#1 Movie of All-Time
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Even though I don’t watch the WWE anymore, I can still appreciate a great pro wrestling video game. ‘Pro Wrestling’ for the original Nintendo was a fun game and my first experience in digital wrestling. There have been some hits and misses over the years for sure. Some of my fondest memories as a gamer were playing 4 player co-op with friends on the various WWF and WCW titles on the Nintendo 64. We’d literally spend hours playing fatal 4 way ladder matches and screwing each other over as special guest referee on the classic ‘WWF No Mercy’.
Last year’s ‘WWF ’12’ reinvented THQ’s long running series ‘Smackdown vs. Raw’. I enjoyed the new control scheme as well as the beautiful graphics and the never ending WWE Universe mode. Online was a different story with server problems beyond imagination, not working way more often than not. It didn’t bother me, since I rarely play online.
I recently had major foot surgery done and I’d be stuck at home for the next few months. I purchased WWE ’13 mostly for kicks and grins trying to kill some time while I’m stuck at home. What’s happened since has pleasantly surprised me. Hell, since I bought the game, I haven’t even gone back to ‘Resident Evil 6’ yet. Anyone who knows me knows how much I love RE, so that’s a major statement in itself.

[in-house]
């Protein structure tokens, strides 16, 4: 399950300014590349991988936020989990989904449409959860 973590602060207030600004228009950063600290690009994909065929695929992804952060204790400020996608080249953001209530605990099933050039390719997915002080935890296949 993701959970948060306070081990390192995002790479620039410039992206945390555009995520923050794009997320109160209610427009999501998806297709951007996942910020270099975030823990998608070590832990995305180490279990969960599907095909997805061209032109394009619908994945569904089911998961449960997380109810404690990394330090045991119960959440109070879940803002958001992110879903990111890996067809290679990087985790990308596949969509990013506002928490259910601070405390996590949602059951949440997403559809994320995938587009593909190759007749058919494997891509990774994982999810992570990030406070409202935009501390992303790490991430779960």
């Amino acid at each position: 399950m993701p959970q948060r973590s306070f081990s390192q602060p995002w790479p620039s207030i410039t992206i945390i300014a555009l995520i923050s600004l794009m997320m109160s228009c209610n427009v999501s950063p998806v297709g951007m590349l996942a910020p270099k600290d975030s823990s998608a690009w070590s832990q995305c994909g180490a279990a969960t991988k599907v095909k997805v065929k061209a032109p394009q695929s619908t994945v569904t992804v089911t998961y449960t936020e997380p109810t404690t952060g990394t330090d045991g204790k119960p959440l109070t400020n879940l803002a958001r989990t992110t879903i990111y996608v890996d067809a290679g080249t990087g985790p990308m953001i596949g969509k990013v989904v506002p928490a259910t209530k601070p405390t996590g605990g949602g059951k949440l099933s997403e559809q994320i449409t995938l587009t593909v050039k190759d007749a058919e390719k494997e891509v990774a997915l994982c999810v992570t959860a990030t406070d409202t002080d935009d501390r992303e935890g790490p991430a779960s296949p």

The game itself is incredible, jam-packed and just plain fun. Let’s start off with the roster, which boast more than 100 playable characters [including yet-to-be-released Downloadable Content or DLC]. That is, by far, the biggest roster in any wrestling video game to date. That doesn’t even include the popular create-a-wrestler [CAW] which can hold up to 50 creations or the 2 non-playable managers: Paul Bearer and Ricardo Rodriguez. The best and probably most popular part of the roster are 44 superstars from the Attitude Era that lasted from 1996-2002. Unfortunately, some major players from that time are not included in this game. Copyrights as well as working for rival Impact! TNA Wrestling prohibits major stars like Kurt Angle, the Hardy Boyz and the Dudley Boyz from being in the game. The good news is simply called ‘Community Creations’ found in the Online portion of the game. Just like ‘WWE ‘12’, gamers around the world can create any current or former star. Not only create the superstar, but his or her entrance and move-set. Then the gamer has the choice of uploading their creation to the Community Creation. I’m telling you now, that there are some gifted people out there who do a tremendous job creating carbon copies of their superstars. Many gamers dreams are answered because Kevin Nash’s theme music is the old nWo theme music. So if anyone wants to create a Hollywood Hulk Hogan or anyone else from the infamous group, they now have proper music. In my case, so far I have uploaded Angle, the Hardyz, the Dudleys and Paul Heyman to join my roster.